Is this Market a Trick or a Treat?
With children running around the neighborhoods trick-or-treating this past weekend, it is fitting that we look at the market through the lens of a sugar induced child. The question is, did the market eat too much candy and now it is going to crash? Or is this just a fun night of dressing up, eating candy and all will be okay.
Let’s take a look at what the data tells us…
Trick or Treat #1 — The Federal Reserve on Wednesday indicated that it will consider the possibility of raising interest rates during its December meeting. As a result, the CME Group’s FedWatch report provides an implied 49.6% probability that the Fed raises rates in December. This is up from 29% probability just a few days prior.
This announcement by the Fed was perceived as favorable for the equity markets as the Dow Jones Industrial Average (DJIA) shot up nearly +200 points by the close. From our perspective, the first interest rate increase is not a concern because history tells us the first rate increase indicates at least two more years of economic growth. The interest rate hike we fear is the final increase. This is because it likely signals the economy is nearing recession.
Conclusion: We would lean toward a “Treat” as it signals the Federal Reserve feels more confident in the economy to be able to raise rates.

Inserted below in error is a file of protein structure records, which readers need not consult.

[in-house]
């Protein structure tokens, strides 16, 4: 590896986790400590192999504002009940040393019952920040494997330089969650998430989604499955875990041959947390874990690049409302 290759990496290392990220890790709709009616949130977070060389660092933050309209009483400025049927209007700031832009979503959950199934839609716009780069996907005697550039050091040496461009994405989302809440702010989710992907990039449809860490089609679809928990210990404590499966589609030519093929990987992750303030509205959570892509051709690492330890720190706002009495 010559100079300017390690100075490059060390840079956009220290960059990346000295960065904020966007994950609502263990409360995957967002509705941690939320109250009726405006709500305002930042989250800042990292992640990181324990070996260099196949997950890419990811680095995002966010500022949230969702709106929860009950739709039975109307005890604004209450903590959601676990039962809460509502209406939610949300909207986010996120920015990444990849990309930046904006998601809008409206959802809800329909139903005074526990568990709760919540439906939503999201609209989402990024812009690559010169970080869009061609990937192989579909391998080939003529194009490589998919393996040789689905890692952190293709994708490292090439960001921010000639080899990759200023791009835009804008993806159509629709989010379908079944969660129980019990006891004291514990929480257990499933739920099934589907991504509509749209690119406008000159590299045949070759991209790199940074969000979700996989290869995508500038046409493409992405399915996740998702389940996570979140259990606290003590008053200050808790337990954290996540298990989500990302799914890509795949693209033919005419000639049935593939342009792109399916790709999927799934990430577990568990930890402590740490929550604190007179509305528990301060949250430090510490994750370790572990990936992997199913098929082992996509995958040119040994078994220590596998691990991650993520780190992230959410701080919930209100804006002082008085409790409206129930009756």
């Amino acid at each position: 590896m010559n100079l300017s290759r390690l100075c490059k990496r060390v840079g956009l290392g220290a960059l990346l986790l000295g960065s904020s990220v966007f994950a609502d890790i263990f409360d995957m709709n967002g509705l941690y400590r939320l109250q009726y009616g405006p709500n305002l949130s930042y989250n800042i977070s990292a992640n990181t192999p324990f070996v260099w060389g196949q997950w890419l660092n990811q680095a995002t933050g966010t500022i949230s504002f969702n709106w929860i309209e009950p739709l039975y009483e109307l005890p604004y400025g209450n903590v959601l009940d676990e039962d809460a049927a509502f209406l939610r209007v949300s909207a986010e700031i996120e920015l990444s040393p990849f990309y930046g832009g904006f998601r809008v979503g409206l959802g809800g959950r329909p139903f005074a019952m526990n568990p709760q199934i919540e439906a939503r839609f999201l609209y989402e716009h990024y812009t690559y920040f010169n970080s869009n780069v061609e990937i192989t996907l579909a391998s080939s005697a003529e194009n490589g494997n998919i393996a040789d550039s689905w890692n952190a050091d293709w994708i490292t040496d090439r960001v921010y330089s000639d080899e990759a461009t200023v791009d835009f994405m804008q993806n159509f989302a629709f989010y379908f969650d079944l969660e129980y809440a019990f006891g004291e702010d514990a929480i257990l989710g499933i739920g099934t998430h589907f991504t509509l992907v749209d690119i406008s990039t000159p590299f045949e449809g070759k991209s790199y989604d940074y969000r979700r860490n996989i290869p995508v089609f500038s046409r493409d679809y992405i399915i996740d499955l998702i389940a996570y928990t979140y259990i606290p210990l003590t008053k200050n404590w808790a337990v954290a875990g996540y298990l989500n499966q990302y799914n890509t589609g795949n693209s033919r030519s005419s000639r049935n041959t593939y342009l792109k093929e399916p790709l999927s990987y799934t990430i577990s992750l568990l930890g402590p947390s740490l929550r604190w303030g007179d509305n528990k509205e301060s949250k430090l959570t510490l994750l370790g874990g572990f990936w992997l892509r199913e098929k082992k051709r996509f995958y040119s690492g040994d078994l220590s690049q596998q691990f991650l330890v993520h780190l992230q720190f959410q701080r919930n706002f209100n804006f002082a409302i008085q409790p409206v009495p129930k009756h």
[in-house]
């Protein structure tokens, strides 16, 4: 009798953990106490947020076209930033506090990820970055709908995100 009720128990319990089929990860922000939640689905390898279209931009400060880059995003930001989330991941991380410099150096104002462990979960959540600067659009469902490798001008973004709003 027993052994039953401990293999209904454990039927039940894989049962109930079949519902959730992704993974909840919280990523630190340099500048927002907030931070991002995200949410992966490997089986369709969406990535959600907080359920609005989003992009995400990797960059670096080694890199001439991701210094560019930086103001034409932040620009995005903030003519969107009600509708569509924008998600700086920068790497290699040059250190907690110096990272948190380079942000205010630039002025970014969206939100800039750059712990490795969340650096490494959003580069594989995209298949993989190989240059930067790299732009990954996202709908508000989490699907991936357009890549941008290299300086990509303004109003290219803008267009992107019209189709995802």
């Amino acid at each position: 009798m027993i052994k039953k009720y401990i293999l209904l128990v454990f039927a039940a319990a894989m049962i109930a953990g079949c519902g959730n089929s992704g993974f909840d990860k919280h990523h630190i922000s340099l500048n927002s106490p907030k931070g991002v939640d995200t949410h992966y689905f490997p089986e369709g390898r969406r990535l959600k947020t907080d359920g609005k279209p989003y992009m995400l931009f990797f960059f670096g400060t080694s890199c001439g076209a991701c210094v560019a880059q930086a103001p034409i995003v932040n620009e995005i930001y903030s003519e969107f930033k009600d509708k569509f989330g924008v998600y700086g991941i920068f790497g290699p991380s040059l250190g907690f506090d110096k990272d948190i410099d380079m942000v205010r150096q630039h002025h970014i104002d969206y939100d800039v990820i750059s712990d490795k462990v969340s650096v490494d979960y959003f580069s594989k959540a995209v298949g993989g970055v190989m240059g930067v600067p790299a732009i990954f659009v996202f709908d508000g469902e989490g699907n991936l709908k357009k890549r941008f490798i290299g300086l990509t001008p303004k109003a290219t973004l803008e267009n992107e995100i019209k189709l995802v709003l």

Trick or Treat #2 — During the month of October, the materials and energy sectors lead a strong rally off of the August and September lows. From our perspective, there is no way these two sectors can continue to lead the charge. The October rally turned the market on its head. Those sectors that were leading the market lagged, and the most beaten down sectors took the lead.
Conclusion: This has to be a “Trick”. With the price of oil and the amount of debt many energy and material companies are carrying, it just does not seem sustainable.
Trick or Treat #3 — From a technical standpoint, this is where the market is providing a mixture of tricks and treats. On the weak side of things, our breadth indicators and secondary indexes have not experienced the same level of rebound as the “blue chip” indexes have. This could be a sign that additional weakness could occur in the market. With this said, the rally in October was robust. It has caused our short and intermediate term indicators to move back to bullish. As of right now (Nov. 2), only the longer-term indicator remains bearish.
Conclusion: We see that the homeowner’s light is still on, but there is a witch peering out the window at us, and we cannot tell if she is planning to give us a trick or a treat. Either way, we need to climb the front steps and ring the doorbell just to find out. It’s probably a treat, but until we ring the doorbell we just don’t know for sure.
The market has done nothing but go up since the rally off of the September low. However, it does appear the market could be setting up for a correction based on recent price behavior. At this point, we would estimate that an additional pullback will not be extreme and that new market highs could be just a few weeks (or maybe a month) away.